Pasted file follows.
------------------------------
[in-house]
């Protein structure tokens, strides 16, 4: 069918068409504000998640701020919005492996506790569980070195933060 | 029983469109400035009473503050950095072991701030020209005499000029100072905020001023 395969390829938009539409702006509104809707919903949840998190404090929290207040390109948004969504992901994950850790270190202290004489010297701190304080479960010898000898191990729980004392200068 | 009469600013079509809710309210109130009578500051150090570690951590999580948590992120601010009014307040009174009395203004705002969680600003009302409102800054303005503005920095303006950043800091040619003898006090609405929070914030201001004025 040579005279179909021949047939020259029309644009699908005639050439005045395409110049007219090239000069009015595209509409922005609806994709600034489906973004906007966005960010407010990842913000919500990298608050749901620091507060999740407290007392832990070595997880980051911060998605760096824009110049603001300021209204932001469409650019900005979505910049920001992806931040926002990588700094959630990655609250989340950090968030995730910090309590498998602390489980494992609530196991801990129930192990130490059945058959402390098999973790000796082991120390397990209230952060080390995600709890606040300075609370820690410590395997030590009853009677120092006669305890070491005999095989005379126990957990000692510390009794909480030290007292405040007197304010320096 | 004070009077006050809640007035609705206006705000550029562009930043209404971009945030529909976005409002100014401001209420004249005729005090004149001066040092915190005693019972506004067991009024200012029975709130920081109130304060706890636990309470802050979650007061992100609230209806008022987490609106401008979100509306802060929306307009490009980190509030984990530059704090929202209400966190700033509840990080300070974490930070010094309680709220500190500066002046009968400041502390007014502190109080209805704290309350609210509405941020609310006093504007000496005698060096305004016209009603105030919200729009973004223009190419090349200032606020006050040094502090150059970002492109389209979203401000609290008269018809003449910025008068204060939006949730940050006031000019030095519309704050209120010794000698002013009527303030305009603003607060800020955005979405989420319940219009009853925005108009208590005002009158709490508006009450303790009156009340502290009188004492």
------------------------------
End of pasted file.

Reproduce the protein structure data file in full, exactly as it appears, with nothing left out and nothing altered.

[in-house]
């Protein structure tokens, strides 16, 4: 069918068409504000998640701020919005492996506790569980070195933060 | 029983469109400035009473503050950095072991701030020209005499000029100072905020001023 395969390829938009539409702006509104809707919903949840998190404090929290207040390109948004969504992901994950850790270190202290004489010297701190304080479960010898000898191990729980004392200068 | 009469600013079509809710309210109130009578500051150090570690951590999580948590992120601010009014307040009174009395203004705002969680600003009302409102800054303005503005920095303006950043800091040619003898006090609405929070914030201001004025 040579005279179909021949047939020259029309644009699908005639050439005045395409110049007219090239000069009015595209509409922005609806994709600034489906973004906007966005960010407010990842913000919500990298608050749901620091507060999740407290007392832990070595997880980051911060998605760096824009110049603001300021209204932001469409650019900005979505910049920001992806931040926002990588700094959630990655609250989340950090968030995730910090309590498998602390489980494992609530196991801990129930192990130490059945058959402390098999973790000796082991120390397990209230952060080390995600709890606040300075609370820690410590395997030590009853009677120092006669305890070491005999095989005379126990957990000692510390009794909480030290007292405040007197304010320096 | 004070009077006050809640007035609705206006705000550029562009930043209404971009945030529909976005409002100014401001209420004249005729005090004149001066040092915190005693019972506004067991009024200012029975709130920081109130304060706890636990309470802050979650007061992100609230209806008022987490609106401008979100509306802060929306307009490009980190509030984990530059704090929202209400966190700033509840990080300070974490930070010094309680709220500190500066002046009968400041502390007014502190109080209805704290309350609210509405941020609310006093504007000496005698060096305004016209009603105030919200729009973004223009190419090349200032606020006050040094502090150059970002492109389209979203401000609290008269018809003449910025008068204060939006949730940050006031000019030095519309704050209120010794000698002013009527303030305009603003607060800020955005979405989420319940219009009853925005108009208590005002009158709490508006009450303790009156009340502290009188004492």